“”The use of iodine for the inhibition of uptake of radioactive iodine is a special case, and must be treated with caution. High iodine intake can result in a hypersensitivity reaction in certain individuals. Also, many people make the mistaken assumption that iodine loading protects the body from radiation in general, but it only protects the thyroid from radioisotopes of iodine. Although iodine is important for thyroid protection it is not the most important thing for systemic protection. The goal is to provide cellular chromosomal protection and inhibit genetic instability that could otherwise be caused from the effects of radiation exposure.”
I cannot attach the complete email here, but in short, he says one of the best ways to treat radiation exposure, and that coincidentally is already a part of everyday life for the Japanese, is miso soup with seaweed.
For those who want more detail, he goes on to say:
“…Adaptogens, medicinal mushroom extracts, whey protein, cruciferous vegetable extracts, and sea vegetables are some examples of tools useful not only in the case of emergency, but for everyday life.
The best protection from generalized radiation exposure are agents that protect and enhance glutathione production, as it is the primary detoxifying compound for protection from radioactive materials. Glutathione is made from three amino acid substrates: cysteine, glutamine and glycine. Having these amino acids in the body at sufficient levels to build all of the glutathione it needs is critical for protection.There are several cofactors that help to generate glutathione. These are selenium, alpha lipoic acid, and whey protein concentrate. Taking these daily is of great benefit for radiation protection.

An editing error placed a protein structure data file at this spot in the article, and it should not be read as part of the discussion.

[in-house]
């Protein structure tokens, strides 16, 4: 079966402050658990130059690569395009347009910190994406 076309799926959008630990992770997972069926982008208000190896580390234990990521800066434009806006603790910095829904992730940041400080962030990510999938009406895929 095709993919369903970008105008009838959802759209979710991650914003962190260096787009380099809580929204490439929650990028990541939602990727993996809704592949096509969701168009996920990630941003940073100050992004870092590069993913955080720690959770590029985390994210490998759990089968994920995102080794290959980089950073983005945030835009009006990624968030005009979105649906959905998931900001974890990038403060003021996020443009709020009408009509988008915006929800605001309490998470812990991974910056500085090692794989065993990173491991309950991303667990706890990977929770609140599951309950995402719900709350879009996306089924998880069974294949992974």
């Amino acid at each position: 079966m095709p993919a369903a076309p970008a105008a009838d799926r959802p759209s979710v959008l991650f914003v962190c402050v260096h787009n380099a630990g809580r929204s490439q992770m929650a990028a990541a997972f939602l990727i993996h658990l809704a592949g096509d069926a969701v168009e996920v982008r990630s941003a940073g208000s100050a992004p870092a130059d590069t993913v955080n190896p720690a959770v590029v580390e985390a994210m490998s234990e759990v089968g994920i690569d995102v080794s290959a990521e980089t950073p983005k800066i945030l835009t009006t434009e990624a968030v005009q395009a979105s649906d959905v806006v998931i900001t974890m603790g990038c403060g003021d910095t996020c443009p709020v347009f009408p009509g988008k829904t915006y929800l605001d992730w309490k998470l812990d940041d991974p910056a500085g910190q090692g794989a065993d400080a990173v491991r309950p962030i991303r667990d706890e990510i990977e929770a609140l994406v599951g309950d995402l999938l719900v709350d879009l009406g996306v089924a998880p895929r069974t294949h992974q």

In addition, broccoli and cabbage seed/sprout extract are an excellent source of compounds called isothiocyanates. These sulfur-rich molecules are very good for drawing heavy metals out of the body and for helping to build glutathione, as well as being excellent regulators of the tumor suppressor gene system in the body. These extracts can be taken long term with no suppressive effects on thyroid function. The goitrogenic (thyroid inhibiting) effect of eating raw cruciferous vegetables is not observed clinically when administering these isothiocyanate rich extracts.”
Sorry for the lengthy comment, but I felt I could not hold this information back. I can’t display proof myself, but I can say if you’re going to trust anyone in this field, it is this very gifted and brilliant man (and I don’t trust a lot of people in this field!).
All true, Heather. Thank you for this. Doctors here in Sano have mentioned that people should keep eating seaweed, specifically a type called in Japanese kombu, because it does help detoxify the body of many harmful substances including radioactive material. Luckily, I like miso and seaweed, so I’m all set!
I should mention, however, that it’s impossible to eat seaweed in quantities that are truly cleansing for the body. In the spirit of every-little-bit-helps it’s a good thing to do — and healthy in other ways — but in fact it doesn’t provide protection from a full-blown radiation crisis. Good thing we’re not experiencing one.
Good work! Hope you keep updating the radiation reports for those hungry for real news.